Because of recent hype surrounding the "end" of the Mayan calendar it is nearly impossible to find an objective quantitative assessment of the accuracy and sophistication of Mayan astronomy.

Specifically, how accurate were there "ephemerides" in their time, and extended into the present? Most popular descriptions suggest that we understand enough of their models to apply them to present times, but could we really use them to, say, predict the time of a sunrise or the right ascension of a planet. If so, with what accuracy?


1 Answer 1


An comprehensive source on this issue is Brickers' Astronomy in the Maya Codices. They meticulously correlated Mayan calendar with the Western one, and systematically analyzed their Venus, Mars and eclipse tables. It turned out that a table dated to 11-12th century predicted a solar eclipse in 1991 within a day of actual occurence. Another measure of accuracy is given by comparing Mayan values to Ptolemy's and the modern ones, and one can see that they did essentially as well as Ptolemy:

Parameter (days) | Maya | Ptolemy | Modern

Lunar (synodic) month | 29.53086 | 29.53337 | 29.53059

Synodic period of Venus | 583.92027 | 583.94267 | 583.93

Synodic period of Mars | 780 | 779.94 | 779.94

Solar (tropical) year | 365.242 | 365.24667 | 365.24198

Mayan observations were performed with a naked eye assisted by a pair of crossed sticks, and they did not have any kind of angular coordinates to record and predict positional data such as found in ephemerides. All the tabulated data in the surviving codices is on cycles, time periods between recurring astronomical events, solstices and equinoxes, zenial passages, eclipses, risings and settings, stations and so on, and it is about this data that the accuracy claims are made. For instance, the prediction error on eclipses and Venus's revolutions is under one day in 6000 years. Apparently, they even noticed a regularity in the motion of Mars that went unnoticed until recently found in the codices. Some numerical data from the codices is reviewed here.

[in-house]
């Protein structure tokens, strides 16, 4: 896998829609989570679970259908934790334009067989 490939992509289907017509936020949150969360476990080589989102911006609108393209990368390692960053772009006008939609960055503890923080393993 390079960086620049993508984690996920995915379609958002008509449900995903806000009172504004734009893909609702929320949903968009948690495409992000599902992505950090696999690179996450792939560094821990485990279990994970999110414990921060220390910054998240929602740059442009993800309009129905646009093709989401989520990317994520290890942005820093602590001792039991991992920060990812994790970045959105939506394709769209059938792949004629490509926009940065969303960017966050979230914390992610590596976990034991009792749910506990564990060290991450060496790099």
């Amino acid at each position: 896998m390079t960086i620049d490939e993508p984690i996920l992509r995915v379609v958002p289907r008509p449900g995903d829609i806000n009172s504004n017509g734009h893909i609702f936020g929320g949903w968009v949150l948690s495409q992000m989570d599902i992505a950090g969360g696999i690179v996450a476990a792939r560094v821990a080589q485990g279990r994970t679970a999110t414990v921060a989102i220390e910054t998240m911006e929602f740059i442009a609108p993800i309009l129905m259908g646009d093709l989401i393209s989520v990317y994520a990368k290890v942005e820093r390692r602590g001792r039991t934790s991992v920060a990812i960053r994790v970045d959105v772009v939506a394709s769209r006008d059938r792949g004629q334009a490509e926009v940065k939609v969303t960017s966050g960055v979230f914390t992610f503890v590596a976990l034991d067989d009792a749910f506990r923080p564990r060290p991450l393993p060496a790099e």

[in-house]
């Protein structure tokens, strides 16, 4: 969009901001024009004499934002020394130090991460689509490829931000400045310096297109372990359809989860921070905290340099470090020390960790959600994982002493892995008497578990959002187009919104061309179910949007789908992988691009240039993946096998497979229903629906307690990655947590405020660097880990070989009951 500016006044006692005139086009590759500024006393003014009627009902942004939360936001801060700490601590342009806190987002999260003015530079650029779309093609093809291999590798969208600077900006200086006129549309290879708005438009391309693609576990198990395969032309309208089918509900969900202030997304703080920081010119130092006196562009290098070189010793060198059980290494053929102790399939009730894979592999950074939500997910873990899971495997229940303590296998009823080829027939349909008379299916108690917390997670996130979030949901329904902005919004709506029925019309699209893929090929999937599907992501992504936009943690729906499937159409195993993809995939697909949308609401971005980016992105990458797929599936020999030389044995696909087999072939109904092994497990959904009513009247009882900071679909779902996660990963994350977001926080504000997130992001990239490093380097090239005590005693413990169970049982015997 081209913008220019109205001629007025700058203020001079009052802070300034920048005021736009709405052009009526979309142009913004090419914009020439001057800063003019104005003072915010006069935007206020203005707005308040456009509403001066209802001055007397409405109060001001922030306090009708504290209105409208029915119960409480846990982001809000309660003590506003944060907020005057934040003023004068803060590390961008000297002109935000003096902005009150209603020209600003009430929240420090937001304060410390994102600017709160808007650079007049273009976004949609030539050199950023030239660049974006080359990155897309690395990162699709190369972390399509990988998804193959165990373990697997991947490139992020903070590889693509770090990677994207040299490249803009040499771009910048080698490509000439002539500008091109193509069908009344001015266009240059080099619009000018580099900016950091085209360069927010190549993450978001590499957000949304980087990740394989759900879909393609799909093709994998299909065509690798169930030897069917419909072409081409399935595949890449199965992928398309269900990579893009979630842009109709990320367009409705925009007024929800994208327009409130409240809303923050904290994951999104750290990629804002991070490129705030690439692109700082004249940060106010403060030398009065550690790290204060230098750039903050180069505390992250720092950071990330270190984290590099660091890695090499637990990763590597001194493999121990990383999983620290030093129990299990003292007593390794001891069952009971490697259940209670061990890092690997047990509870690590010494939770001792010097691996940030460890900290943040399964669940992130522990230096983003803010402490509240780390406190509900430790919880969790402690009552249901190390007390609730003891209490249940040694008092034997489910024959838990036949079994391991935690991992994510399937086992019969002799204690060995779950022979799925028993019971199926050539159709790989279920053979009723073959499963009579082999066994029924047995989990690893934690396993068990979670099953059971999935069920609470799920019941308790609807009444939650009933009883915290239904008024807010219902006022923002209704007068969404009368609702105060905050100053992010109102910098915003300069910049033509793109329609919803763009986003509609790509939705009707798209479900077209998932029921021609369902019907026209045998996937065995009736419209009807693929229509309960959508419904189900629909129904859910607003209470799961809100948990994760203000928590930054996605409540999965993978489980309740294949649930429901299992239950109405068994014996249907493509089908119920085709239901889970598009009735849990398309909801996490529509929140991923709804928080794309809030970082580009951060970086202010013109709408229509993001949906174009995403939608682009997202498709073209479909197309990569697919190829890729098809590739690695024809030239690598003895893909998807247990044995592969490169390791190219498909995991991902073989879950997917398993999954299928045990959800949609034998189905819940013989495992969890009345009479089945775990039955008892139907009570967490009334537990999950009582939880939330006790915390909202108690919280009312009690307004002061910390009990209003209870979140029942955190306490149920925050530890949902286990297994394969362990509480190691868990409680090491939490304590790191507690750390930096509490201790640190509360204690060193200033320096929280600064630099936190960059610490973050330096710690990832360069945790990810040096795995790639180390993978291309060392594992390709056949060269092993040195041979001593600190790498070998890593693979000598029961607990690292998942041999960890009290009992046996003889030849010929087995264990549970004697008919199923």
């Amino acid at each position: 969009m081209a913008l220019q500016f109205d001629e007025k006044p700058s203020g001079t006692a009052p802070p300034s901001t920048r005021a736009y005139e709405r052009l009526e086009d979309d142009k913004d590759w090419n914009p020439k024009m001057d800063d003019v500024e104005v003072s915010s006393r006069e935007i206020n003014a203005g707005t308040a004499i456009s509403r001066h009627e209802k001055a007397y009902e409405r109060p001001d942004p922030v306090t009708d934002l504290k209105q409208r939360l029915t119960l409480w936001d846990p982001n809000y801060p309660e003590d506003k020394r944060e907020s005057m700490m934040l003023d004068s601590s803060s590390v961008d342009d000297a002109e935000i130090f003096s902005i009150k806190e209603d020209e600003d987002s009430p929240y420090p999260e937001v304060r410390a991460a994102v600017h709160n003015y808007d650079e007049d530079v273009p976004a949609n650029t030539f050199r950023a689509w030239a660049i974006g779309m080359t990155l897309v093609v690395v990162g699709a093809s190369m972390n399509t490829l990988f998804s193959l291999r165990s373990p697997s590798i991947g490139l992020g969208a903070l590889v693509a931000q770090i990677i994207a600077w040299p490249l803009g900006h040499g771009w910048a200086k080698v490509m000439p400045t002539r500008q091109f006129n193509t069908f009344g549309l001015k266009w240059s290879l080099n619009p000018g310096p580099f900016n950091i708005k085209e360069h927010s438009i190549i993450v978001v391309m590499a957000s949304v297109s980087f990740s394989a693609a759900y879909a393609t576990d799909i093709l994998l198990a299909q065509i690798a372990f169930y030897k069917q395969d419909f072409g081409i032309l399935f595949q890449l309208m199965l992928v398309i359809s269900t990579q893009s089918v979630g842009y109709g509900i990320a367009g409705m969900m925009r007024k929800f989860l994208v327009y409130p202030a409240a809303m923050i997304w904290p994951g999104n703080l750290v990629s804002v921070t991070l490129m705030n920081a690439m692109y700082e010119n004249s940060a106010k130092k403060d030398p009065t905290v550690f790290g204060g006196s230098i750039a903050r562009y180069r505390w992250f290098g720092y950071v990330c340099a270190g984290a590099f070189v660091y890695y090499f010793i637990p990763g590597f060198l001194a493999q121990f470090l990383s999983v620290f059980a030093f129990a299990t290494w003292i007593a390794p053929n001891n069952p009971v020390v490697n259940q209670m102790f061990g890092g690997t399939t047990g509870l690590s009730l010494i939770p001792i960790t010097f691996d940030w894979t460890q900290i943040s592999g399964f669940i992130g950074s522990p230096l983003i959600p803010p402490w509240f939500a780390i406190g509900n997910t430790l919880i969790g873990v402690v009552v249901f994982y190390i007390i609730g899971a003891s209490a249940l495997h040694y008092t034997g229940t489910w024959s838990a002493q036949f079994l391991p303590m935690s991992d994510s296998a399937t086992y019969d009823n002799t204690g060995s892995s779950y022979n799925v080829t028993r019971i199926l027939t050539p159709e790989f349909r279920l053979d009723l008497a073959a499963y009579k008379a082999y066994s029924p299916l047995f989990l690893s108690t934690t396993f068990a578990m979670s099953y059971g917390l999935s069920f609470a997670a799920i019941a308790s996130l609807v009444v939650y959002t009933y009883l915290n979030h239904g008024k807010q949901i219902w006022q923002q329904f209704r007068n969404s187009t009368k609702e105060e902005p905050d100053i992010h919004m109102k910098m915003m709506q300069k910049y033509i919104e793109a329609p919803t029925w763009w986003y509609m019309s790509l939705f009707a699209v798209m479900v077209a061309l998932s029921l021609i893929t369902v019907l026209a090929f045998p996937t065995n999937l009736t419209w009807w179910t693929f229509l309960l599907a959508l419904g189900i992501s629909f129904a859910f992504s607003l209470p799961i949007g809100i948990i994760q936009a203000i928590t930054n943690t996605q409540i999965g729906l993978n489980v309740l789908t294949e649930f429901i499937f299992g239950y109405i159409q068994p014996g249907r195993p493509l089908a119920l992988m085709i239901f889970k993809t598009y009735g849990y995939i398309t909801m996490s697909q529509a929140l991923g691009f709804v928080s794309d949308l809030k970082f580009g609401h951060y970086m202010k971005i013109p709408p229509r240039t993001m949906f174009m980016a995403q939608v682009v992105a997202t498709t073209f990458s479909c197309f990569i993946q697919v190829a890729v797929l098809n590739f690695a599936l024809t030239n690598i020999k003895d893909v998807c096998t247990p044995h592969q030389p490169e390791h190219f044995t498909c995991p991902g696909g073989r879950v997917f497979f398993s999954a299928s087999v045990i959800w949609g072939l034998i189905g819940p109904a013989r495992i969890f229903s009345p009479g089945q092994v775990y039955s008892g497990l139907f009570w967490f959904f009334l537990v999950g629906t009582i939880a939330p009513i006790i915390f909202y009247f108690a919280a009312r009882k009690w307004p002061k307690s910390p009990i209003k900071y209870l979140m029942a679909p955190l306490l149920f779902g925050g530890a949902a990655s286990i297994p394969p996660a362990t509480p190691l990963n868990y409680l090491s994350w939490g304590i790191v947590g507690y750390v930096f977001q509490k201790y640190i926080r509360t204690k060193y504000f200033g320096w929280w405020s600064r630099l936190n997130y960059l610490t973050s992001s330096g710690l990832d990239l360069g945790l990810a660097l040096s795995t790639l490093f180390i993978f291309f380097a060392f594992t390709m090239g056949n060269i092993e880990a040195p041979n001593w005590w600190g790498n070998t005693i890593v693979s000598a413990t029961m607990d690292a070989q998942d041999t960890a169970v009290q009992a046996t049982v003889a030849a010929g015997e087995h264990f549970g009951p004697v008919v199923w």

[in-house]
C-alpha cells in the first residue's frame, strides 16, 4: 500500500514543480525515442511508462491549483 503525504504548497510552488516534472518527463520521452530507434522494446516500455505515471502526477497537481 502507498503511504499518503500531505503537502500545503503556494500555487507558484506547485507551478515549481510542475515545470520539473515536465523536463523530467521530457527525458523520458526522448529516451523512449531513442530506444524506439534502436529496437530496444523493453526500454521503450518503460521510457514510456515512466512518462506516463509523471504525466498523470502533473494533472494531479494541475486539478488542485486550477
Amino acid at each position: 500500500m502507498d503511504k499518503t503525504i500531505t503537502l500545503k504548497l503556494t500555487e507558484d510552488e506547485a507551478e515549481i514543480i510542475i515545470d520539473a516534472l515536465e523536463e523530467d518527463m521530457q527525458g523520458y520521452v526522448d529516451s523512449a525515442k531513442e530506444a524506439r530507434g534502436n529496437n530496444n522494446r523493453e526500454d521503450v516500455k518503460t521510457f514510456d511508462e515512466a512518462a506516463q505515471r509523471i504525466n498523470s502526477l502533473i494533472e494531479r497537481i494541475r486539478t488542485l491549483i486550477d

• $\begingroup$ What about ephemerides (positions)? And can these numbers really be compared within about a second (and why the huge discrepancy between that level of claimed accuracy and a full day's error in predicting the timing of the 1991 eclipse)? $\endgroup$
    – orome
    Sep 11, 2015 at 11:34
  • $\begingroup$ @raxacoricofallapatorius See edit, Mayans did not study positions. $\endgroup$
    – Conifold
    Sep 12, 2015 at 21:37

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